Once ULT’s position regarding the “voltage source means” was made clear to the district court, ULT was not required to renew its arguments during jury instructions. See O2 Micro Int’l Ltd. v. Beyond Innovation Tech. Co., 521 F.3d 1351, 1359 (Fed. Cir. 2008) (“When the claim construction is resolved pre-trial, and the patentee pre- sented the same position in the [pre-trial] proceeding as is now pressed, a further objection to the district court’s pre- trial ruling may indeed have been not only futile but unnecessary.”). As a result, we find that ULT preserved its claim construction and indefiniteness argument with respect to “voltage source means” and that the issue is properly raised on appeal.

Of 112 P 6:

The statute thus establishes a quid pro quo whereby a patentee may conveniently claim an element using a generic “means” for performing a function, provided the patentee’s specification discloses structure capable of performing that function. Atmel Corp. v. Info. Storage Devices, Inc., 198 F.3d 1374, 1381 (Fed. Cir. 1999). Whether a claim limitation invokes means-plus- function claiming under § 112, ¶ 6, is a matter of claim construction and therefore a question of law that we review without deference. See Cybor Corp. v. FAS Techs., Inc., 138 F.3d 1448, 1454–55 (Fed. Cir. 1998) (en banc).

In this case:

Failure to disclose adequate structure to support a generic “means” expression amounts to impermissible functional claiming. Med. Instrumentation & Diagnostics Corp. v. Elekta AB, 344 F.3d 1205, 1211 (Fed. Cir. 2003). If the patentee fails to disclose adequate structure, the claim is invalid as indefinite under 35 U.S.C. § 112, ¶ 2. See In re Donaldson, 16 F.3d at 1195.

We hold that the ’529 Patent fails to disclose structure capable of “providing a constant or variable magnitude DC voltage between the DC input terminals.”


As already noted, Lighting Ballast relies on expert testimony to support its contention that one skilled in the art would readily ascertain structures capable of perform- ing the recited function. But “testimony of one of ordinary skill in the art cannot supplant the total absence of struc- ture from the specification.” Default Proof Credit Card Sys., Inc. v. Home Depot U.S.A., Inc., 412 F.3d 1291, 1302 (Fed. Cir. 2005). Lighting Ballast’s testimony merely demonstrates that several different structures could perform the recited function, namely, a rectifier, battery, solar cell, or generator. The possibility that an ordinarily skilled artisan could find a structure that would work does not satisfy the disclosure requirements of means- plus-function claiming under § 112. Ergo Licensing, LLC v. CareFusion 303, Inc., 673 F.3d 1361, 1363–64 (Fed. Cir. 2012); see also Blackboard, Inc. v. Desire2Learn Inc., 574 F.3d 1371, 1385 (Fed. Cir. 2009) (“That ordinary skilled artisans could carry out the recited function in a variety of ways is precisely why claims written in ‘mean-plus- function’ form must disclose the particular structure that is used to perform the recited function.”).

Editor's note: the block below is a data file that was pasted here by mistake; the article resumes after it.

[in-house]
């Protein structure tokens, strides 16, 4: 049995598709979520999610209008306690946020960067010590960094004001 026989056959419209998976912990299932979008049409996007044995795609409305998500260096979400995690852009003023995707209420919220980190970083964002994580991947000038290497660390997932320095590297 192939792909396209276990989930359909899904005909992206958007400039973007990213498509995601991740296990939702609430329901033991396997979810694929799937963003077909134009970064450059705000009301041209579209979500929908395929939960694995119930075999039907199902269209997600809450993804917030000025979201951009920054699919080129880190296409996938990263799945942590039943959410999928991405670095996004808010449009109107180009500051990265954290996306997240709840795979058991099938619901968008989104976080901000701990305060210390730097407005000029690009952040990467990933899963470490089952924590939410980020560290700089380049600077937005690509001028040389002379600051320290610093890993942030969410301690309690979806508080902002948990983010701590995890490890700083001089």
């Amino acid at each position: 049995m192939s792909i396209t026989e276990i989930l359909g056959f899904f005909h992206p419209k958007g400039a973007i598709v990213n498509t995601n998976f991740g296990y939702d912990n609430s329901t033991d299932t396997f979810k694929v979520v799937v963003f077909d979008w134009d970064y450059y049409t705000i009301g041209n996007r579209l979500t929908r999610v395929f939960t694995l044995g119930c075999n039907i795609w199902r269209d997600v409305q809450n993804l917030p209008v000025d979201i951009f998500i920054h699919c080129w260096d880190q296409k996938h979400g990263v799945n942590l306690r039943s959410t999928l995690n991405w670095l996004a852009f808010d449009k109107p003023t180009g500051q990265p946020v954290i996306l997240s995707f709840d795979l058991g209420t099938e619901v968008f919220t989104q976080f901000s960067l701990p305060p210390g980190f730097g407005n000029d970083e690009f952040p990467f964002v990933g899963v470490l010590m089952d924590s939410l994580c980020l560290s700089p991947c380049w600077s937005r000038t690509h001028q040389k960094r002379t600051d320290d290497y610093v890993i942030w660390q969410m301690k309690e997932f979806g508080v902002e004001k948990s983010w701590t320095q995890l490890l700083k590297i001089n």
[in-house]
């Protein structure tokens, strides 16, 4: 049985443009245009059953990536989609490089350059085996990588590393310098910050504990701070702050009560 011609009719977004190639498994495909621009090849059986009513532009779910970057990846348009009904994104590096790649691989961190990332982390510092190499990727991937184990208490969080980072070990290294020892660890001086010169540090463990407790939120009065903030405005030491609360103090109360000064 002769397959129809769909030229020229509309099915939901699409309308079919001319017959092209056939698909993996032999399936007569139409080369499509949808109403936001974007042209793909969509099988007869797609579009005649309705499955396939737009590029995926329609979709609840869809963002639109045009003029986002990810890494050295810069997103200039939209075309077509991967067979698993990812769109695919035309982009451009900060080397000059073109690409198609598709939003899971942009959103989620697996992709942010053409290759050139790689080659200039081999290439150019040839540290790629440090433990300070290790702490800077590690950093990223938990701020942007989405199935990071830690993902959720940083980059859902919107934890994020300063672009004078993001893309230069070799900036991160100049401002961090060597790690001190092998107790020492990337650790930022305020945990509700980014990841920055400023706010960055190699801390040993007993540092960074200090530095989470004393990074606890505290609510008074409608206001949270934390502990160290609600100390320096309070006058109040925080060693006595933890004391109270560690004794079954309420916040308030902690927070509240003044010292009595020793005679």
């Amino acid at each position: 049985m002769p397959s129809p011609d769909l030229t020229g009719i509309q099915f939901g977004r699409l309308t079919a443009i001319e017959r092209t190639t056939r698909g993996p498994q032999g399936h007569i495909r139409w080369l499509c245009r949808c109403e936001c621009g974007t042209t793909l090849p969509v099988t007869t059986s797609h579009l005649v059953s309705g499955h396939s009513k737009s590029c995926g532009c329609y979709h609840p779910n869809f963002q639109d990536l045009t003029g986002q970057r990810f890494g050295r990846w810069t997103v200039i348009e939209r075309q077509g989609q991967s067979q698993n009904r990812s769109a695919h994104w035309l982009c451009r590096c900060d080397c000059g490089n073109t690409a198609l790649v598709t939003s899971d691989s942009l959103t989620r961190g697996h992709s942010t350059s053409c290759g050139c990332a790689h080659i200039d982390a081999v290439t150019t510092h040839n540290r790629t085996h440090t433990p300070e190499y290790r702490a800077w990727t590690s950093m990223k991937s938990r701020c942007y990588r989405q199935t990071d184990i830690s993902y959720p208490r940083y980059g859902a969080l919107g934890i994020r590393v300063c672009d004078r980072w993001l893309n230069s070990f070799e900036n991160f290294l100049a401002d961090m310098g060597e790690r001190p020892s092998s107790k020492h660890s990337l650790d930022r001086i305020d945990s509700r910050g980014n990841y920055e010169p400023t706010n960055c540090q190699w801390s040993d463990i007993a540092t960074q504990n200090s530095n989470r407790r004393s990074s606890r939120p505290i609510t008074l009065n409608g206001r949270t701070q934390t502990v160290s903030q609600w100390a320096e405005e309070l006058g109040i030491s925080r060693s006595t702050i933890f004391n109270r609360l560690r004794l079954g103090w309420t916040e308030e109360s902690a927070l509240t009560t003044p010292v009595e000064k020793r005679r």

Because we hold that the term “voltage source means” in claim 1 of the ’529 Patent invokes means-plus-function claiming under § 112, ¶ 6, and because we find in the specification no corresponding structure, we find the asserted claims invalid for indefiniteness under § 112, ¶ 2. We need not address the other issues raised by ULT. The judgment below is


Post a Comment

<< Home